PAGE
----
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October 6, 2006
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Volume 34
Issue 40
 
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ARC International: Out in the world
ARC International: Out in the world
by Joyce Ericson - ARC International's Seattle Coordinator



We know October 11 is National Coming Out Day. Do we know that it is also International Coming Out Day?

But we are not out in the world. Most LGBT people are not out in Africa, Asia, South America, Central America, Eastern Europe, the Caribbean and parts of North America. In most countries, the cost of coming out is too dear.

Out in the world, Fannyann Eddy, Lesbian activist in Sierra Leone was stabbed to death working late in her office. Her neck was broken and she was raped. Just six months before she spoke to the United Nations Commission on Human Rights.

"We live in fear," she said.

Out in the world, HIV/AIDS worker, Brian Williamson, was stabbed to death in his Jamaican home. While he lay in his home, in his blood, a crowd gathered outside, chanting, "Let's gets them all, one at a time."

Out in the world? International activists can tell you& they live in fear.

At the UN, there has never been a resolution to protect Lesbian, Gay, Bisexual and Transgendered people, despite the fact that LGBT people are hunted down and murdered in many countries, along with state sanctioned imprisonment, beatings, mob violence, rape, you name it.

We all know this. We know it happens here in the US as well, although not as obviously and not as often.

What we let happen in the world, affects us at home. It affects our attitudes as individuals, our behavior, our local politics, our politics as a nation.

John Fisher knows this. He also knows LGBT people should not live in fear, no matter where they are born, no matter where they live.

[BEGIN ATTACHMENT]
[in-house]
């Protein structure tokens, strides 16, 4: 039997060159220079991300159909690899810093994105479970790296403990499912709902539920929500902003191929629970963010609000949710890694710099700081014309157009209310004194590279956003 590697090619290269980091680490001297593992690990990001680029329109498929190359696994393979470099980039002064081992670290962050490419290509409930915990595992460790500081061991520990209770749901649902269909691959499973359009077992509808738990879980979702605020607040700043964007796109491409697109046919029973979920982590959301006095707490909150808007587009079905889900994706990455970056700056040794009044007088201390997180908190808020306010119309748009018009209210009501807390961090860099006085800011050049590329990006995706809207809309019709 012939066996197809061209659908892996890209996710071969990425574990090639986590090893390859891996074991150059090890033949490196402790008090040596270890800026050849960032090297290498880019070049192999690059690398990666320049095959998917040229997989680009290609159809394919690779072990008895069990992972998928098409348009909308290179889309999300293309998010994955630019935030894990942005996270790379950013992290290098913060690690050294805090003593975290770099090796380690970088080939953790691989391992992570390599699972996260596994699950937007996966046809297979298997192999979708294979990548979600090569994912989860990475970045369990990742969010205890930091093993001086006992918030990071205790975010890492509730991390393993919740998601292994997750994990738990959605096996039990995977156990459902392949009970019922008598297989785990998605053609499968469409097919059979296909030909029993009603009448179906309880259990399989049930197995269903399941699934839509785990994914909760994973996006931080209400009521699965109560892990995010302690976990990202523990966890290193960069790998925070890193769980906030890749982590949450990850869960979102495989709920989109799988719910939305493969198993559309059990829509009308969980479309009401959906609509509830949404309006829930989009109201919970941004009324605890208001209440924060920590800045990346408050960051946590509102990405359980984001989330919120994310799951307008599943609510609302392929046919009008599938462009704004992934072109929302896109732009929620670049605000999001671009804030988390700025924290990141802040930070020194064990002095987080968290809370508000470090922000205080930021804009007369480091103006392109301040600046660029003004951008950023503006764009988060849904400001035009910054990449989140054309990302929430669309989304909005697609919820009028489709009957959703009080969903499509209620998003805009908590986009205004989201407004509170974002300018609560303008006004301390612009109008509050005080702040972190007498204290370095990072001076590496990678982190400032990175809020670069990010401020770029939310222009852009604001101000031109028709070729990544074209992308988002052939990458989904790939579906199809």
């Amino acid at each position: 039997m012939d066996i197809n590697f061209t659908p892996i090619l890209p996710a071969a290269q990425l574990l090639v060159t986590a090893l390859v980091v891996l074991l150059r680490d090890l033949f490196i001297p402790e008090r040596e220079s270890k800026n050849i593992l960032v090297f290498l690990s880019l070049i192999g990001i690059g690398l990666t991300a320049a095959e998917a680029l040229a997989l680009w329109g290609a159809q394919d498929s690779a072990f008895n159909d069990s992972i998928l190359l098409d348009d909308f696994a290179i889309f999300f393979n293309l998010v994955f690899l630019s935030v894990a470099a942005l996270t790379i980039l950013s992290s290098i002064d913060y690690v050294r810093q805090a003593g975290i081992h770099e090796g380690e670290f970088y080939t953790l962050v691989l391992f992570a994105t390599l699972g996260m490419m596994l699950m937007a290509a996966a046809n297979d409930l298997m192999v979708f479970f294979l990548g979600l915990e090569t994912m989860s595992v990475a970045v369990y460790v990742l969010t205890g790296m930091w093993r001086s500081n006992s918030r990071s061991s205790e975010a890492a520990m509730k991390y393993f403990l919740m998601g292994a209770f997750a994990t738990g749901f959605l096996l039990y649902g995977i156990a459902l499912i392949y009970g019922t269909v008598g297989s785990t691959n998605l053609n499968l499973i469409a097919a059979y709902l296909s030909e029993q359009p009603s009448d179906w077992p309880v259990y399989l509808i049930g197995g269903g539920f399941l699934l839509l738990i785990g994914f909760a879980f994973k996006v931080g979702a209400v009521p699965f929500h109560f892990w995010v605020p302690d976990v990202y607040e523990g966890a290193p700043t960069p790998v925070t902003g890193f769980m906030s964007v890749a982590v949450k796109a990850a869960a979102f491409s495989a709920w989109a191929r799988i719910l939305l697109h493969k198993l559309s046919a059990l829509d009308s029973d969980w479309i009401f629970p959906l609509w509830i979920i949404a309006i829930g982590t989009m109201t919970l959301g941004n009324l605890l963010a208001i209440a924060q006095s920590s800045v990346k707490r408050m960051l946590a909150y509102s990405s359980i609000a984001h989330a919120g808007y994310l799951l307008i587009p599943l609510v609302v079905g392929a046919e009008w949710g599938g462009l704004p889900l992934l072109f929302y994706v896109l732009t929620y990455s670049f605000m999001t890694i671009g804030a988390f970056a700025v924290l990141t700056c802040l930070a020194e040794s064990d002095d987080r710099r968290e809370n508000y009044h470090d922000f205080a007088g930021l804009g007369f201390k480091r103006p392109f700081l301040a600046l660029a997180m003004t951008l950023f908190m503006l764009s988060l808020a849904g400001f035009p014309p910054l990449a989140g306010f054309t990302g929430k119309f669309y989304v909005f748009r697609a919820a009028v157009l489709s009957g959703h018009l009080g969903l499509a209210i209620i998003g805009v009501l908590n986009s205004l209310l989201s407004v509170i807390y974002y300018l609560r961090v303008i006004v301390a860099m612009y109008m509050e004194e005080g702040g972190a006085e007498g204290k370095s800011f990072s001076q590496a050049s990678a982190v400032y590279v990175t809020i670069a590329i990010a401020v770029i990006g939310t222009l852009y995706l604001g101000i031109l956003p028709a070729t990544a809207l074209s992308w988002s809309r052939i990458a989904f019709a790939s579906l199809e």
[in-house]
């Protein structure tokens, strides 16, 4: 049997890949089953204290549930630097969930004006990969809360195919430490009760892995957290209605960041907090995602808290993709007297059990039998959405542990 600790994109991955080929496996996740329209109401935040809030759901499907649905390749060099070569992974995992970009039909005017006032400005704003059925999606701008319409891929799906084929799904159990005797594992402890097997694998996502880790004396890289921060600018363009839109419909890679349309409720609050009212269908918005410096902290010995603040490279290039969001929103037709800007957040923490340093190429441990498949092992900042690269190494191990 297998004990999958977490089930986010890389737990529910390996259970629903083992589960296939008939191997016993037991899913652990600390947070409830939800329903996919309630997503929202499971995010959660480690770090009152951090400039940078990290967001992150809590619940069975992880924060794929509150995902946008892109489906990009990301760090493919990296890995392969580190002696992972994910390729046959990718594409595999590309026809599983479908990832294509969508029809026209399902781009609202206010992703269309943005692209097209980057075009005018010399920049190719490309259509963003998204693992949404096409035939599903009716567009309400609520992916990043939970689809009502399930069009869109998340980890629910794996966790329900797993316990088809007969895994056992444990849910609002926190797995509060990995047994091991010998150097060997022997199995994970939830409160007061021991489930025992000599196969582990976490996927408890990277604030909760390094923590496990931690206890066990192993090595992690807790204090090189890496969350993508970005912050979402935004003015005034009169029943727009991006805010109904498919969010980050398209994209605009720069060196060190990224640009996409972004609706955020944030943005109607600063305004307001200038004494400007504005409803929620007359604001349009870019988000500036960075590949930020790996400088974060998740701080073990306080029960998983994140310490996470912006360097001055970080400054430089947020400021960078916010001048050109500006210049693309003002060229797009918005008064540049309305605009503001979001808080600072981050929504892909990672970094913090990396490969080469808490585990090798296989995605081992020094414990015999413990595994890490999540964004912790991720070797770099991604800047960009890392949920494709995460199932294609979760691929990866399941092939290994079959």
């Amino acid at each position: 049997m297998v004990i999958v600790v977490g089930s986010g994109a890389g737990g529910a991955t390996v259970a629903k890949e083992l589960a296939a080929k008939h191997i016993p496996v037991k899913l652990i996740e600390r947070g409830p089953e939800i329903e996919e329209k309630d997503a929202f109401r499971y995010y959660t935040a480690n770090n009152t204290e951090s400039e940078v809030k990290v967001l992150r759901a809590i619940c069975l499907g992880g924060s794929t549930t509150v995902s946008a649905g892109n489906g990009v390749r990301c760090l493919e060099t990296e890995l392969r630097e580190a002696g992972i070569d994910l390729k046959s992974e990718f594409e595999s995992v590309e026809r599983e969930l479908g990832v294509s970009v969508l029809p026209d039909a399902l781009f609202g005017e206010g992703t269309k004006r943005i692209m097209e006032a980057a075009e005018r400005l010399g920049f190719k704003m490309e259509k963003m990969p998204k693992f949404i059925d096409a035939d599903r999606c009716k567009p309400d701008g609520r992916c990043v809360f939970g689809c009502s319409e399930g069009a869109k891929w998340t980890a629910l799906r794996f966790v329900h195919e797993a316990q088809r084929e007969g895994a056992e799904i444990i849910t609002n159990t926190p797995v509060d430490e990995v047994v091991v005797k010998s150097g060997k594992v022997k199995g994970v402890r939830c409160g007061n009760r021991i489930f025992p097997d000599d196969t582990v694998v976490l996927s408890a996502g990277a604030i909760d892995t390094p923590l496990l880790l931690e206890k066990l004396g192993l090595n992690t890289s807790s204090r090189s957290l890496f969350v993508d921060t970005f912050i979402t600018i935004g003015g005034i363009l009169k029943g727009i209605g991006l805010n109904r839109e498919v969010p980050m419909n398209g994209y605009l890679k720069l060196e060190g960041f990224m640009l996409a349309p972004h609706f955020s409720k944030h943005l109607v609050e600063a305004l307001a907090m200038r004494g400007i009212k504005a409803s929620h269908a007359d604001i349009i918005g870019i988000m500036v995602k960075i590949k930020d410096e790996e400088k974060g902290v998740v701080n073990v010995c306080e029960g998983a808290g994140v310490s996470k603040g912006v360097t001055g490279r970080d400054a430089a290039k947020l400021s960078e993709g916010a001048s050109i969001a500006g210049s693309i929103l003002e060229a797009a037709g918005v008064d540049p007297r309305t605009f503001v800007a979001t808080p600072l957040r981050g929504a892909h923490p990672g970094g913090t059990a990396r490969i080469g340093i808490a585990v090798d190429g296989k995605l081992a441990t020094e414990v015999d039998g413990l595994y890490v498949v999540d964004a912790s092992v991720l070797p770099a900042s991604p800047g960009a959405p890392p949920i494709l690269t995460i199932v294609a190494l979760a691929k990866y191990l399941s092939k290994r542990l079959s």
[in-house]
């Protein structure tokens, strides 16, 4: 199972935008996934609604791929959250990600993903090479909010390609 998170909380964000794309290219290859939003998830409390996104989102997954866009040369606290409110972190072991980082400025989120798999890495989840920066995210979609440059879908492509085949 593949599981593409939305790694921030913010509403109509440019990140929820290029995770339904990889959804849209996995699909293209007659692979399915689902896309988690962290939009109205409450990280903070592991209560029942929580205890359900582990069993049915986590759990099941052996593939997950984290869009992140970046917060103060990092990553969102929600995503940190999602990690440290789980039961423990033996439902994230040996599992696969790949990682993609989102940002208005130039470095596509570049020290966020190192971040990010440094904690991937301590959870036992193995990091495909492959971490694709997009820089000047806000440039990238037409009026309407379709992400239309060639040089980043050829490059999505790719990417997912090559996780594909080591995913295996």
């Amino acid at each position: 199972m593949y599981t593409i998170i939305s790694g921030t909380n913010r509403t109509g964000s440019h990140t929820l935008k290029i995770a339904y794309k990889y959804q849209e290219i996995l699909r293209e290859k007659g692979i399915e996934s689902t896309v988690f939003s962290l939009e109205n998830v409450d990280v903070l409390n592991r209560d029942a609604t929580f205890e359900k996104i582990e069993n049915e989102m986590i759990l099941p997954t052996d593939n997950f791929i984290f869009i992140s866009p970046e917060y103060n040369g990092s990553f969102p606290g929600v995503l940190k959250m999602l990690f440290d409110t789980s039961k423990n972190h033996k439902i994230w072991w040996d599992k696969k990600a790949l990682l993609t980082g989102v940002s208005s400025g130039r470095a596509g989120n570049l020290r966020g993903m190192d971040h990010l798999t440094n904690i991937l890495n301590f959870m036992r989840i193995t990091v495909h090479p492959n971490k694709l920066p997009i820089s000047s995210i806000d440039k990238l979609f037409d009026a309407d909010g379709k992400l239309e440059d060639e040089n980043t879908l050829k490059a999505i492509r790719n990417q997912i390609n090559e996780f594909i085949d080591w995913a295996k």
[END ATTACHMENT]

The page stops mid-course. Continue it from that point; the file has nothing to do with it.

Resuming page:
Four years ago, John Fisher and Kim Vance founded ARC (Allied Rainbow Communities) International. Previously, John was the founding executive director of Egale, Canada's national Gay rights organization, and Kim was Egale's president. In founding ARC, their vision was to create a coalition of Gay activists from all over the world, to recognize the needs of these activists and support them on their home ground, to create international Gay rights strategy and to lobby the UN, in a united voice that could not be ignored.

Four years ago, there was a sudden shift at the UN. A "stonewall" of sorts occurred. Gay and Lesbian activists converged on a session of the UNCHR to support a resolution put forth by Brazil to protect Gay people. The resolution failed, but the activists just won't go away.

Now they meet annually at ARC's Dialogue, the first in Brazil, the second in Geneva, the third in South Korea, in 2006, in Montreal before the Outgames, and next year in South Africa. At the Dialogue, activists learn about funding resources, they hear how to access international systems and procedures, they discuss strategy and how to implement it, and much more.

They plan to return again and again and again to the UN until the human rights of Gays are recognized and protected.

Four years ago, ARC created a listserv. Now activists no longer work in isolation. There are daily postings of atrocities and triumphs, incidents and information, calls for comfort, congratulations and support.

Among ARC's accomplishments is the facilitation of meetings between the High Commissioner for Human Rights and international Gay activists. And last year, John uprooted his home, moving from Ottawa to Geneva. The first full-time LGBT lobbyist at the United Nations Human Rights Council. He is a very busy man.

Despite his busy schedule, John is coming to Seattle. He will speak at the GSBA luncheon on October 11 at the Shilshole Bay Beach Club. For reservations: www.thegsba.org.

And on October 12, ARC is hosting their first dine-out-event, SAVOR THE WORLD. Fifteen fabulous restaurants in Seattle will donate a portion of their profits to support Gay activists worldwide.

As individuals, LGBT people fear to be out in the world for good reason, but brave activists from everywhere are OUT IN THE WORLD and refuse to be ignored.

Support this incredible movement by eating at one of the restaurants listed at www.arc-seattle.org on Thursday, October 12 (and at Arnaldo's show at Thumpers on October 13.)

We have an International Coming Out Day. But let's not forget how seriously scary this is for our brothers and sisters abroad.

International Readers
We want to learn about you and have you tell us about Gay Life where you live.
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